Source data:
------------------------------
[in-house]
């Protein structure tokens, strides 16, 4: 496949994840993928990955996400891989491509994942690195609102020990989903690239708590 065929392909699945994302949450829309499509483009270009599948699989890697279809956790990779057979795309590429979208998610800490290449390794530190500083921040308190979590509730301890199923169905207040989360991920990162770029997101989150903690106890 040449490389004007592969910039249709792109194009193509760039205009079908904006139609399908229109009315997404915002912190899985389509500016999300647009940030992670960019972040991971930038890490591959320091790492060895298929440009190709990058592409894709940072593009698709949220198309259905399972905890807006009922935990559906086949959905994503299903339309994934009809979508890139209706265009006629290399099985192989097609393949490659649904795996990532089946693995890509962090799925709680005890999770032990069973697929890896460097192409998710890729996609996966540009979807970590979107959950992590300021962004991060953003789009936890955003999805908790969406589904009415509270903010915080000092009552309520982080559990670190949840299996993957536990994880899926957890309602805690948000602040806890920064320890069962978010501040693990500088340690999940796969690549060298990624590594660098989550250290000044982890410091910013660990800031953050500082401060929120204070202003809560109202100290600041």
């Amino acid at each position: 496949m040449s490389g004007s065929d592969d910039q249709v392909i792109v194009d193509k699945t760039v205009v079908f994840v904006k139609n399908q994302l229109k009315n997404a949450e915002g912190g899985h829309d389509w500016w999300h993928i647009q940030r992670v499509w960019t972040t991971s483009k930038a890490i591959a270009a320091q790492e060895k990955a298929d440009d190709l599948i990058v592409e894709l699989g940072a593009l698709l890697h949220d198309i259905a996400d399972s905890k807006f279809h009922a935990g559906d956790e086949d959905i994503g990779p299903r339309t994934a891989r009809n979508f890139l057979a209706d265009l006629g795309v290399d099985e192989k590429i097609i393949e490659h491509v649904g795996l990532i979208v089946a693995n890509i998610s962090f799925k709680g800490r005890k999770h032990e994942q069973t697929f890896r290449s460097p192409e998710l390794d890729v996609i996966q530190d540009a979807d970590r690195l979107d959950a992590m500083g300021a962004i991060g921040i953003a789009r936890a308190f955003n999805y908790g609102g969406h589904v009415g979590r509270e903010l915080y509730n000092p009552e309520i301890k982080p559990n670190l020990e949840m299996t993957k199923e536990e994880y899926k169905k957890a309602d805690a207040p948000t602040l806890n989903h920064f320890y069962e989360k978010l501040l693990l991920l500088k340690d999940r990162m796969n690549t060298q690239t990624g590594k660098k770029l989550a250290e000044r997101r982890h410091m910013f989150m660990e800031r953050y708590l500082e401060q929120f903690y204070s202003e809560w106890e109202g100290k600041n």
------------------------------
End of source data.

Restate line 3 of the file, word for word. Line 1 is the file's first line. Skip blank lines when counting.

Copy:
């Amino acid at each position: 496949m040449s490389g004007s065929d592969d910039q249709v392909i792109v194009d193509k699945t760039v205009v079908f994840v904006k139609n399908q994302l229109k009315n997404a949450e915002g912190g899985h829309d389509w500016w999300h993928i647009q940030r992670v499509w960019t972040t991971s483009k930038a890490i591959a270009a320091q790492e060895k990955a298929d440009d190709l599948i990058v592409e894709l699989g940072a593009l698709l890697h949220d198309i259905a996400d399972s905890k807006f279809h009922a935990g559906d956790e086949d959905i994503g990779p299903r339309t994934a891989r009809n979508f890139l057979a209706d265009l006629g795309v290399d099985e192989k590429i097609i393949e490659h491509v649904g795996l990532i979208v089946a693995n890509i998610s962090f799925k709680g800490r005890k999770h032990e994942q069973t697929f890896r290449s460097p192409e998710l390794d890729v996609i996966q530190d540009a979807d970590r690195l979107d959950a992590m500083g300021a962004i991060g921040i953003a789009r936890a308190f955003n999805y908790g609102g969406h589904v009415g979590r509270e903010l915080y509730n000092p009552e309520i301890k982080p559990n670190l020990e949840m299996t993957k199923e536990e994880y899926k169905k957890a309602d805690a207040p948000t602040l806890n989903h920064f320890y069962e989360k978010l501040l693990l991920l500088k340690d999940r990162m796969n690549t060298q690239t990624g590594k660098k770029l989550a250290e000044r997101r982890h410091m910013f989150m660990e800031r953050y708590l500082e401060q929120f903690y204070s202003e809560w106890e109202g100290k600041n």